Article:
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Foreign Exchange Markets: 24-Hour Trading

The foreign exchange (forex) market is open and active 24 hours a day from Monday morning in New Zealand through Friday night in New York. At any given moment, currency trading desks in dozens of global financial centers are open and active in the market.

Currency trading doesn't even stop for holidays when other financial markets, like stocks or futures exchanges, may be closed. Even though it's a holiday in Japan, for example, Sydney, Singapore, and Hong Kong may still be open. About the only holiday in common around the world is New Year's Day, and even that depends on what day of the week it falls on.

There is no officially designated starting time to the trading day or week, but for all intents the market action kicks off when Wellington, New Zealand, the first financial center west of the International Dateline, opens on Monday morning local time. Depending on whether daylight saving time is in effect, it roughly corresponds to early Sunday afternoon in the Americas, Sunday evening in Europe, and very early Monday morning in Asia.

The Sunday open represents the starting point when currency markets resume trading after the Friday close of trading in North America (5 p.m. Eastern time). This is the first chance for the forex market to react to news and events that may have happened over the weekend. Prices may have closed New York trading at one level, but depending on the circumstances, they may start trading at different levels at the Sunday open. The risk that currency prices open at different levels on Sunday versus their close on Friday is referred to as the weekend gap risk or the Sunday open gap risk. A gap is a change in price levels where no prices are tradable in between.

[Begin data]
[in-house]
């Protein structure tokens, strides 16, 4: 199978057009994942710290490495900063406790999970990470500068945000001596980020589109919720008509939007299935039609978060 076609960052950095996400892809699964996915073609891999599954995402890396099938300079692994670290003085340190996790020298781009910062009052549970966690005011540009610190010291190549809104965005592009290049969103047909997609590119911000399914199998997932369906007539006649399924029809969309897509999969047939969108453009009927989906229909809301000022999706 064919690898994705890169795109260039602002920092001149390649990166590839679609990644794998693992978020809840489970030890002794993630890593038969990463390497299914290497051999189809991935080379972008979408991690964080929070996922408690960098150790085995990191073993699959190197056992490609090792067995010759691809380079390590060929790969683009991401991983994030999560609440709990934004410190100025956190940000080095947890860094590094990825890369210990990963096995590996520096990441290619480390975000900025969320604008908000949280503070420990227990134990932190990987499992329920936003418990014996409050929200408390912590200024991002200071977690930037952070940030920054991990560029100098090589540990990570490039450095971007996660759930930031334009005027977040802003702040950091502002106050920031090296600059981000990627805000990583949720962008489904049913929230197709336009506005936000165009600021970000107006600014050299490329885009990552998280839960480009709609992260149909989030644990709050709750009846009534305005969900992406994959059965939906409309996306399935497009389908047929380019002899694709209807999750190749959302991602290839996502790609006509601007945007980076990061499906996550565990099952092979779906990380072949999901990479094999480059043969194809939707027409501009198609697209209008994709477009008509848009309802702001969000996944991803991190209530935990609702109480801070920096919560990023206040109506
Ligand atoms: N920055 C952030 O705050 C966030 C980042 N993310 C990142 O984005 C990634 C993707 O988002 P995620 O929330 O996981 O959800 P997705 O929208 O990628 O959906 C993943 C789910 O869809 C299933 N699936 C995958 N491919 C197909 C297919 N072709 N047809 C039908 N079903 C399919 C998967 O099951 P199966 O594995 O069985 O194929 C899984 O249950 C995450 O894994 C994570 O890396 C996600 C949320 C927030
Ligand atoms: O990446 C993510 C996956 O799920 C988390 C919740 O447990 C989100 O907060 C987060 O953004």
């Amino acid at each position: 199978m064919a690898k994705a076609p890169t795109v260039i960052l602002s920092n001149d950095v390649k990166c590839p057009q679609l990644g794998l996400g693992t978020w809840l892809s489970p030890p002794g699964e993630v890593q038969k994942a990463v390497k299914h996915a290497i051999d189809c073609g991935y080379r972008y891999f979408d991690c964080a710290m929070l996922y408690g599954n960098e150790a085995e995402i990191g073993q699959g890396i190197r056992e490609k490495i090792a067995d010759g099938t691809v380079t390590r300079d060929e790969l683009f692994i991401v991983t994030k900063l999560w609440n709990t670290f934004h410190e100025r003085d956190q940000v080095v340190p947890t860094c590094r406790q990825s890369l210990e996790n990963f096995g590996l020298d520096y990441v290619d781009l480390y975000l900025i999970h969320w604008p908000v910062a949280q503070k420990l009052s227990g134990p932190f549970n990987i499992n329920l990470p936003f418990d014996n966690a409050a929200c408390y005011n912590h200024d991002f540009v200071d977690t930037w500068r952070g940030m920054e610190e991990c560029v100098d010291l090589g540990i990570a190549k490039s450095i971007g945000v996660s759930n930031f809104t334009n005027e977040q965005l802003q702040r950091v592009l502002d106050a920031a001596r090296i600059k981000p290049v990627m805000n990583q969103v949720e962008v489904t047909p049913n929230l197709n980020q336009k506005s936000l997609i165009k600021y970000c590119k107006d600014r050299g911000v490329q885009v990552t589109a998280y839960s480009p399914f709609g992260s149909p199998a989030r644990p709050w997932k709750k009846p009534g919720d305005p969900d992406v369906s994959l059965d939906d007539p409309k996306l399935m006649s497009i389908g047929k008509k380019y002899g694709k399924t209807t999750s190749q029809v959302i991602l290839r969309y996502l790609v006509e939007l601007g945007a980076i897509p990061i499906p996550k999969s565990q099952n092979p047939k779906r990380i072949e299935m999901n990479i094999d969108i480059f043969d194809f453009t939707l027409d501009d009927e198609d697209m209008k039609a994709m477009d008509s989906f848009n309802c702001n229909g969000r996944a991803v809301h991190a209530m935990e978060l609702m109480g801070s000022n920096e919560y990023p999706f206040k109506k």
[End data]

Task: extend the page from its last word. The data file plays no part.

As a strategic trading consideration, individual traders need to be aware of the weekend gap risk and know what events are scheduled over the weekend. There's no fixed set of potential events, and there's never any way of ruling out what may transpire, such as a terror attack, a geopolitical conflict, or a natural disaster. You just need to be aware that the risk exists and factor it into your trading strategy.

On most Sunday opens, prices generally pick up where they left off on Friday afternoon. The opening price spreads will be much wider than normal because only Wellington and 24-hour trading desks are active at the time. When banks in Sydney, Australia, and other early Asian centers enter the market over the next few hours, liquidity begins to improve and price spreads begin to narrow to more normal levels.

Because of the wider price spreads in the initial hours of the Sunday open, most online trading platforms don't begin trading until 5 p.m. ET on Sundays, when sufficient liquidity enables the platforms to offer their normal price quotes. Make sure you know your broker's trading policies with regard to the Sunday open, especially in terms of order executions.

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